March 8, 2009
Director: Zack Snyder
Starring: Carla Gugino, Jackie Earle Haley
Release Date: March 6, 2009
***There might be one or two spoilers here.***
Let me get this out of the way first: I have not read the source material from which Watchmen is based. That being said, I have absolutely no idea as to whether or not the recently released feature film is faithful to what the trailers labeled “the most celebrated graphic novel of all time.”
Zack Snyder’s film of the same name (the first after his wildly successful 300), however, is a strange mishmash of film noir, who-dunnit crime drama, traditional comic book narrative, and often pointless, gratuitous violence and nudity that, at its conclusion, is frustrating and underwhelming.
When Watchmen opens, we’re treated to a well-choreographed fight scene between a masked assassin and an aging hero referred to as the Comedian. The context for the movie is clearly setup right from the get-go: it’s the 1980s, and America is engaged in a Cold War with the USSR. As suggested, the movie is steeped in real-life American historical events. All of this is further accentuated by the inclusion of real-life politicians who play an important role in the events of the film as they unfold (the brilliant opening credits feel slightly Forrest Gump-like in nature, boiling down decades of important events in the lives of some main characters and giving us some characterization to boot).
Watchmen does a nice job of drawing in its viewer and holding his attention for the first 40 minutes, give or take. And, really, the bulk of the film is told through flashbacks. The world the Watchmen exist in is one we can relate to, because, even if we haven’t lived through the events being described, we’ve probably studied them in school.
And there are some really interesting characters here. My personal favorite is Dr. Manhattan–a man who was involved in an accident as a nuclear physicist and has the capability to make his enemies explode at will and teleport himself instantaneously to wherever he desires (among other things). He constantly glows an ethereal blue as a result of his accident. This is a fairly cool effect. Someone else thought so, too, because it’s not long before we encounter a rather disturbing fact. Dr. M really enjoys walking around completely nude. Perhaps he’s become such a genius with his new found knowledge, obtained through the process of exploring alternate galaxies and parallel universes, that he finds clothing to be an enormous waste of time. Whatever the cause, his lack of garments comes off as a ploy on the part of the movie’s creators to show of their ability to utilize CGI.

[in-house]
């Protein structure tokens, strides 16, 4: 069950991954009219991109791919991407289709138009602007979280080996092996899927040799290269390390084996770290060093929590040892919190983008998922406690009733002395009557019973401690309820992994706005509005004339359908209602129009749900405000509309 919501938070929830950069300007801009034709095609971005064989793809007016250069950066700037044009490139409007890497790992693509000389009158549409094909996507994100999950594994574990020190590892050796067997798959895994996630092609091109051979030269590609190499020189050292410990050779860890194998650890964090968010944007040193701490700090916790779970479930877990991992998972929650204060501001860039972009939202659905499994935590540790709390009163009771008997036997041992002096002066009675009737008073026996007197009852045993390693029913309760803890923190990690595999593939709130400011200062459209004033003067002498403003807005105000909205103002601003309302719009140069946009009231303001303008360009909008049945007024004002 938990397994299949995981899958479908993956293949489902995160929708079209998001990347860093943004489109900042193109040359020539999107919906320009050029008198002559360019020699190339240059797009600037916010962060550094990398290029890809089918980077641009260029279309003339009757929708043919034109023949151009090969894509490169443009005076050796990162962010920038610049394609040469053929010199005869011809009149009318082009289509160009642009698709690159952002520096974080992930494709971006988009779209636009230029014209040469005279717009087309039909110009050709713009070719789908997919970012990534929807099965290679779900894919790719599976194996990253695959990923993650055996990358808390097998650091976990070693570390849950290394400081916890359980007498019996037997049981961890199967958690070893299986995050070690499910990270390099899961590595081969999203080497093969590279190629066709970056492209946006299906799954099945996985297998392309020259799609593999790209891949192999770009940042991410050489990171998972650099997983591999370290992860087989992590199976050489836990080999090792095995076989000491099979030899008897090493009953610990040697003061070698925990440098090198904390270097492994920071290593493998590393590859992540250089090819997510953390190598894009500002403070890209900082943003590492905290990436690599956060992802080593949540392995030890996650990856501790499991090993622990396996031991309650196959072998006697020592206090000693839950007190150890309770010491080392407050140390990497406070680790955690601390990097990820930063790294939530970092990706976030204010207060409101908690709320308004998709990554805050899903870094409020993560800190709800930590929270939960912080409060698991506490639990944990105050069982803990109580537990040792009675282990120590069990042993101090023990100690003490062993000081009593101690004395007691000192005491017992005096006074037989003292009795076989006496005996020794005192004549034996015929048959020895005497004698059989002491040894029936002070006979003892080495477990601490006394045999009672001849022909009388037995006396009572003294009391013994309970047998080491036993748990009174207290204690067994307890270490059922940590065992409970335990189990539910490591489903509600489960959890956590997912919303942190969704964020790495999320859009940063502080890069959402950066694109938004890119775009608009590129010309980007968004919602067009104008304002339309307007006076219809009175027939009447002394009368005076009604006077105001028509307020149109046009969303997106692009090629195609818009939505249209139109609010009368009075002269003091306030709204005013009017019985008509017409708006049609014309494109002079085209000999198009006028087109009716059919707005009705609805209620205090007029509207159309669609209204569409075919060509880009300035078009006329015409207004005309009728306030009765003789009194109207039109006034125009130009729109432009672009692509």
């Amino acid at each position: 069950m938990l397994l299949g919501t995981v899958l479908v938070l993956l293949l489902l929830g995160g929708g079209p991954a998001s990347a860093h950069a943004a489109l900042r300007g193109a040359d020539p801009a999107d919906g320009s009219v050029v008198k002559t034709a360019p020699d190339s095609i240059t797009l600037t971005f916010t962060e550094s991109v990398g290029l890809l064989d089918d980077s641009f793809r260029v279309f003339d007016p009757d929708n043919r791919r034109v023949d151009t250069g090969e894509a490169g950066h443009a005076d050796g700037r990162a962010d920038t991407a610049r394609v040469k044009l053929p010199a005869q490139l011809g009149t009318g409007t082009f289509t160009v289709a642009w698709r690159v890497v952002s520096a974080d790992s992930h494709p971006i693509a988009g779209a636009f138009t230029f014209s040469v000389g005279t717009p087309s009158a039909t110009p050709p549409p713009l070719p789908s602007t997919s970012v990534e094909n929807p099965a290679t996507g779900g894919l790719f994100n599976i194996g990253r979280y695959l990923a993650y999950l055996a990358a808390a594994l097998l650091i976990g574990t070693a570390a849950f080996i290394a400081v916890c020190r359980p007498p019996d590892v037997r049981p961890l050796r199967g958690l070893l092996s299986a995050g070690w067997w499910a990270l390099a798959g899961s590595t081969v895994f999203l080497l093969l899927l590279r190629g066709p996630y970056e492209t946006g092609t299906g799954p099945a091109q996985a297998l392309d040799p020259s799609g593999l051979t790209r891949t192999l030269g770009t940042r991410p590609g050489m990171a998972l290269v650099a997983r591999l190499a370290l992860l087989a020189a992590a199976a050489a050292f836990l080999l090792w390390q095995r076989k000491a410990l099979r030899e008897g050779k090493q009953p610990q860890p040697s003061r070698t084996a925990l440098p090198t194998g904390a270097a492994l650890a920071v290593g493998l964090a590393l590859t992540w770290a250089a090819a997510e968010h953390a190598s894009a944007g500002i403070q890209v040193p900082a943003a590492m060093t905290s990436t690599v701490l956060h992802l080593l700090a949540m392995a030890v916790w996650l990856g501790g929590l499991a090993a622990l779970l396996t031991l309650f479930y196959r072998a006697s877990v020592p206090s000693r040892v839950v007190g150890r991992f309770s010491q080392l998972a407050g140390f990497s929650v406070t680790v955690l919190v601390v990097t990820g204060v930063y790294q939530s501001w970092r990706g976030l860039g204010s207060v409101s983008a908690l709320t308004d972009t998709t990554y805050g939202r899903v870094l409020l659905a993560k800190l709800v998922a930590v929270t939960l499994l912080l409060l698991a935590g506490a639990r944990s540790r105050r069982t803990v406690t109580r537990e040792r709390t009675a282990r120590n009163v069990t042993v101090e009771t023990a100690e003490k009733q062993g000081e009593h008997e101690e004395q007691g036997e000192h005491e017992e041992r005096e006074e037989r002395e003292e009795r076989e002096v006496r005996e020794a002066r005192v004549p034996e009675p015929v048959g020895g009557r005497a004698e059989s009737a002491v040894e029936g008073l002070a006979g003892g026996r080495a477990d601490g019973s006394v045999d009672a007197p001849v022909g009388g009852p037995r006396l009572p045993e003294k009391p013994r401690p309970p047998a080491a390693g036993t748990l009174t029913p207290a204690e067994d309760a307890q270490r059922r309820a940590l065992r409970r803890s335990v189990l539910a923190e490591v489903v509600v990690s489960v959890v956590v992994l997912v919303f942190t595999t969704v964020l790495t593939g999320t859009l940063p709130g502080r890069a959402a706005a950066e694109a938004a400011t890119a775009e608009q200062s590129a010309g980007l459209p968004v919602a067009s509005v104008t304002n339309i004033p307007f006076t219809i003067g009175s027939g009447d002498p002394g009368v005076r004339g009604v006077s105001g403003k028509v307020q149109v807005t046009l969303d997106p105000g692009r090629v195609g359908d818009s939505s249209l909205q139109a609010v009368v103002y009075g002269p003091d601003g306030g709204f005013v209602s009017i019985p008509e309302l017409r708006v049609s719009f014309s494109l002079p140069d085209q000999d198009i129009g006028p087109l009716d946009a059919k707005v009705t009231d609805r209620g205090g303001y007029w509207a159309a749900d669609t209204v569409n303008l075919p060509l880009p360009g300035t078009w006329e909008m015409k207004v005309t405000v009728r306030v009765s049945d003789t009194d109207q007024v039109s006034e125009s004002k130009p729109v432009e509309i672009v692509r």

I can imagine that some people might argue that Dr. M’s constant full-frontal nudity (along with a completely unnecessary sex scene and constant, over-the top blood and guts) play into the subtext that Watchmen feels it must bludgeon its viewers with–the carnal nature of man, and how, deep-down, we’re really a violent and savage species with little hope of redemption–is necessary, and that all of the aforementioned “carnality” needs to be there. There’s a nagging sense, however, throughout the 163 minute run-time of this movie that it has to be overly-graphic in order to get its point across. It’s wrong.
I think at this point in the history of cinema we’re all painfully aware that violence results in more violence–a theme that’s apparent in the aptly-named A History of Violence (among others), which is sometimes subtle, sometimes full of warranted brutality.
Excessive gore is best utilized in movies that know what their purpose is; movies that know how to keep things balanced for maximum effect. Take Kill Bill (Vols. 1 & 2), for example. Tarantino’s films were loving homages to the often-ridiculous, almost always over-the-top kung fu genre of yesteryear. Having Beatrix Kiddo slash off the limbs of the Crazy 88 was perfectly fitting, as was the cool, measured deliverance of every one of her equally over-the-top bits of dialogue.
Really, though, what I’ve just referenced seems to be the main problem with Watchmen. It isn’t entirely sure what it is. It’s a movie that’s pulled in multiple directions, which causes the end result to feel unnecessarily stretched and oddly convoluted (which is especially jarring, because the plot itself is fairly straightforward).
When the end comes around and all mysteries have been solved, in a strangely oxymoronic turn of events, there’s not really any resolution. The characters (including the “villain”) simply part ways and go about their lives. There’s some discussion between the various protagonists about the implications of their actions, but everything they say is fairly obvious, which leaves the frustrated moviegoer with one thought: this movie isn’t nearly as important as it thinks it is.
Even though it’s a visual schmorgusboard, Watchmen takes on one (or maybe two) too many genres and just isn’t up to the challenge of balancing them all. And that’s too bad. Because it teeters, in tantalizing fashion, on the edge of becoming a truly engaging take on the traditional idea of what a super hero really is.
out of 5
Rated R for strong graphic violence, sexuality, nudity and language.